TN 50 (09-16)

PR 01105.017 Indiana

A. PR 16-151 Relative DNA Testing to Establish Paternity under Indiana law

Date: June 14, 2016

1. Syllabus

The numberholder (NH) was domiciled in Indiana at the time of his death; therefore, Indiana intestacy law governs whether the claimant could inherit from the NH as his child. Under Indiana law, a child may inherit from a parent regardless of the parent’s marital status. Indiana law provides that a presumption of paternity exists if a genetic test indicates that a man is the child’s biological father with at least a 99% probability. However, Indiana law does not contemplate a presumption of paternity when the DNA tests are based on the siblings of the alleged father. In this case, the presumption of paternity does not apply.

Nonetheless, Indiana law permits a finding of paternity in the absence of a statutory presumption where paternity is established by a preponderance of the evidence. We conclude that the DNA test results and other evidence provided by the claimant’s mother satisfies the preponderance of the evidence standard under Indiana law. The claimant could inherit from NH and you could reasonably find that the claimant is NH’s child for purposes of surviving child’s insurance benefits. Therefore, the claimant is eligible for child’s insurance benefits under Section 216(h)(2) of the Social Security Act.

2. Opinion

C~’s mother, C2~, applied for surviving child’s insurance benefits on the account of B~, a deceased numberholder (NH). You asked whether C~ is entitled to benefits on NH’s earnings record. We conclude that there is sufficient evidence to establish that NH is C~’s father under Indiana intestacy laws, thereby establishing a parent-child relationship under Section 216(h)(2) of the Social Security Act.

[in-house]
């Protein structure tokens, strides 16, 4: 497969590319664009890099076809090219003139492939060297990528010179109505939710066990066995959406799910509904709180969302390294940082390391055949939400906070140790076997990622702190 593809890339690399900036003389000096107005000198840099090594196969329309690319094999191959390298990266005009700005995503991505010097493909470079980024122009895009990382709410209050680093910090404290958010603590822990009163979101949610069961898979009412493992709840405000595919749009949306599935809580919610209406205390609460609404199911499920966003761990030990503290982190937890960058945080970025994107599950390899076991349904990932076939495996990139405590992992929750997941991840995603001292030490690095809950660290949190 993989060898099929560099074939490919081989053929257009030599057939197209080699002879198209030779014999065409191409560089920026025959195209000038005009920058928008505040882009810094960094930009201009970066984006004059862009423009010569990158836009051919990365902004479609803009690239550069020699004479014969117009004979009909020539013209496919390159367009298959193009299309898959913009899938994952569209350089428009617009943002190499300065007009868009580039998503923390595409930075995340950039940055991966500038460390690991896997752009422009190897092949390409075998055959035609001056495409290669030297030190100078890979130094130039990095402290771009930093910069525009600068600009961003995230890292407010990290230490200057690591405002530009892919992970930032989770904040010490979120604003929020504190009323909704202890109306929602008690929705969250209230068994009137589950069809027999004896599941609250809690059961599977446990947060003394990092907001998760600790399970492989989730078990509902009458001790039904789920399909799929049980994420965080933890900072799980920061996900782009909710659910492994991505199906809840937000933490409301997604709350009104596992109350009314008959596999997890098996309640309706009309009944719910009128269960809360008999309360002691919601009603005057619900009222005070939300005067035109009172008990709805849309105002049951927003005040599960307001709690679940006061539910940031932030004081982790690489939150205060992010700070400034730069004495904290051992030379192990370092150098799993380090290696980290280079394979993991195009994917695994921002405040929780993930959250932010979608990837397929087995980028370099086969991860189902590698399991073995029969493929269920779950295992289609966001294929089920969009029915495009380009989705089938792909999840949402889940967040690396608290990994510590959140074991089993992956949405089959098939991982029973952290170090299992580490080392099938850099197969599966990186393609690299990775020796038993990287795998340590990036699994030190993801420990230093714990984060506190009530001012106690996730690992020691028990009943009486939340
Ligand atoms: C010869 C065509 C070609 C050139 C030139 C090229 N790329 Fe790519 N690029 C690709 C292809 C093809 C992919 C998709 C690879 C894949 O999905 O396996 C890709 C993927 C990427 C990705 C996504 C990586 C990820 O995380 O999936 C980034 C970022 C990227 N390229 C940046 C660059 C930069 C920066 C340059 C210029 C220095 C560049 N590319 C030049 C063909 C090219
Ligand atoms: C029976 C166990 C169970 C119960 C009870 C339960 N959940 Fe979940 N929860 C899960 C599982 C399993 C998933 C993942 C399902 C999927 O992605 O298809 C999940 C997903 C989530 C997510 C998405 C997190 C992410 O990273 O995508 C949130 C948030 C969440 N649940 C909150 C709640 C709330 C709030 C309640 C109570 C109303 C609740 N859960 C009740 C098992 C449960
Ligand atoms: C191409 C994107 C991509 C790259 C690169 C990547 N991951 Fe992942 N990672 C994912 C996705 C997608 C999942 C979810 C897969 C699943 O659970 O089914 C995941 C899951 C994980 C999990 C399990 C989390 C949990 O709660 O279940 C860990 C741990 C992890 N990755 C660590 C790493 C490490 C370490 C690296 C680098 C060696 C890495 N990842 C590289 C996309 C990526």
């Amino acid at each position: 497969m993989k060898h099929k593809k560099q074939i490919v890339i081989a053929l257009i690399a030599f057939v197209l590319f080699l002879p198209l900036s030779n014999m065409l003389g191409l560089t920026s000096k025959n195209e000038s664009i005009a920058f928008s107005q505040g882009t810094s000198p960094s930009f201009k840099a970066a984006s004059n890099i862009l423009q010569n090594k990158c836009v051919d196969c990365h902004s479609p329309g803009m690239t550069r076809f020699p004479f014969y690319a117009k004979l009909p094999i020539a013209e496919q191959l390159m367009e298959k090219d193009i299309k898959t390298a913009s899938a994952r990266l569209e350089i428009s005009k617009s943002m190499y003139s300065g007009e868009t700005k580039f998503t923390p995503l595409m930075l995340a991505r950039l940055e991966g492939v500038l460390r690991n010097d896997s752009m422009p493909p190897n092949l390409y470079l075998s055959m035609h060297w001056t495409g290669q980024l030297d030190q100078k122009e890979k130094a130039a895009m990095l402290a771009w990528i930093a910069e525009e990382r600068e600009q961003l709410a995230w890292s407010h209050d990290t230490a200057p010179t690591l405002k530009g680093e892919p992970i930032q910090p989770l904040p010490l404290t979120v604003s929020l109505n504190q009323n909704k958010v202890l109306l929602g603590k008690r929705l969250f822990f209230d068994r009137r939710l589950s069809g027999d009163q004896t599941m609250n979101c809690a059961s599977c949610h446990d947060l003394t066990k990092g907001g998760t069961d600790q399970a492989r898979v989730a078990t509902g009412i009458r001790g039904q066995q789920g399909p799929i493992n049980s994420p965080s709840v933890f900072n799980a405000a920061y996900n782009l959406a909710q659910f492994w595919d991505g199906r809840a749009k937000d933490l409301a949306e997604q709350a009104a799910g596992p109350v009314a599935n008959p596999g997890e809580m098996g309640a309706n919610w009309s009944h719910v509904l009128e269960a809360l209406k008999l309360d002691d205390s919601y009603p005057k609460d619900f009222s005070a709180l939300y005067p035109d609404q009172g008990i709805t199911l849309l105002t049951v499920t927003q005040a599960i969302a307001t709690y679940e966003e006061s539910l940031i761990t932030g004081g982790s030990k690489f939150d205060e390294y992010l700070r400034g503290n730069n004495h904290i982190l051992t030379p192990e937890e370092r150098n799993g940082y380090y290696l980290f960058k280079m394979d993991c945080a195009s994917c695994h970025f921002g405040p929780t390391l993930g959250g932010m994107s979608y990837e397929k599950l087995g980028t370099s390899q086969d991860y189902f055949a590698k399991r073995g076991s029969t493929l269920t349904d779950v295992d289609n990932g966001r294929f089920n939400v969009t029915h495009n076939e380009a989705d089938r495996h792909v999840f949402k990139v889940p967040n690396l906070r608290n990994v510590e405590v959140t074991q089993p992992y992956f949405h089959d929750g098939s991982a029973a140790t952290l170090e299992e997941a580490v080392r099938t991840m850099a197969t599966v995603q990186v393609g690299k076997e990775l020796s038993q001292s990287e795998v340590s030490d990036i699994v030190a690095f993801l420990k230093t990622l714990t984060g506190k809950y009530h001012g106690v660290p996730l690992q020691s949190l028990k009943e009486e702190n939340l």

BACKGROUND

NH was domiciled in Indiana when he died on June XX, 2014. The minor claimant, C~, was born on May XX, 2002, to C2~. Although the birth certificate was not provided, C2~ indicated that the name of C~’s father is blank on his birth certificate and she was never married to NH.

In October 2015, C2~ applied on C~’s behalf for surviving child’s insurance benefits on NH’s earnings record. In support, the following evidence was submitted: (1) a letter from C2~; (2) a letter from T~, NH’s brother; and (3) DNA test results comparing C~’s DNA with that of T~ and C3~, NH’s brothers and C~’s alleged uncles.

C2~’s letter states that NH is C~’s father. According to C2~, she began dating NH in July 2001, NH helped organize a baby shower for her upon learning she was pregnant, although she was not living with him at the time, and NH visited her in the hospital once after the child’s birth, but he did not sign the birth certificate. Approximately two months after C~ was born, NH went to jail for two years. Upon his release in 2004, C2~ and NH were engaged and lived together for a short period, but later separated.

T~’s letter states that NH is C~’s father. According to T~, NH and C2~ dated for a year before C~ was born, although they did not live together at the time, and were engaged for six months after NH was released from jail. In addition, T~ states that NH helped organize a baby shower for C2~, NH had C~’s name tattooed on his neck, and NH “always knew [C~] was his son.”

The DNA report, dated November XX, 2015, indicates that the “probability of relatedness” between C~ and NH’s brothers, T~ and C3~, is 99.6% and the likelihood that the alleged uncles are C~’s biological relatives is 251 to 1.

DISCUSSION

The Social Security Act provides for the payment of surviving child’s insurance benefits to the child of an insured wage earner who is deceased. 42 U.S.C. § 402(d)(1). For the purpose of child’s benefits, a claimant is considered the insured individual’s child if he would inherit from the insured individual. 42 U.S.C. § 416(h)(2)(A); 20 C.F.R. § 404.355(a)(1); see also POMS GN 00306.55(A). If the insured individual is deceased, the Agency applies the intestate succession laws of the State where the individual was domiciled at the time of his death. 42 U.S.C. § 416(h)(2)(A); 20 C.F.R. § 404.355(b)(1); see also POMS GN 00306.001(C)(2)(a).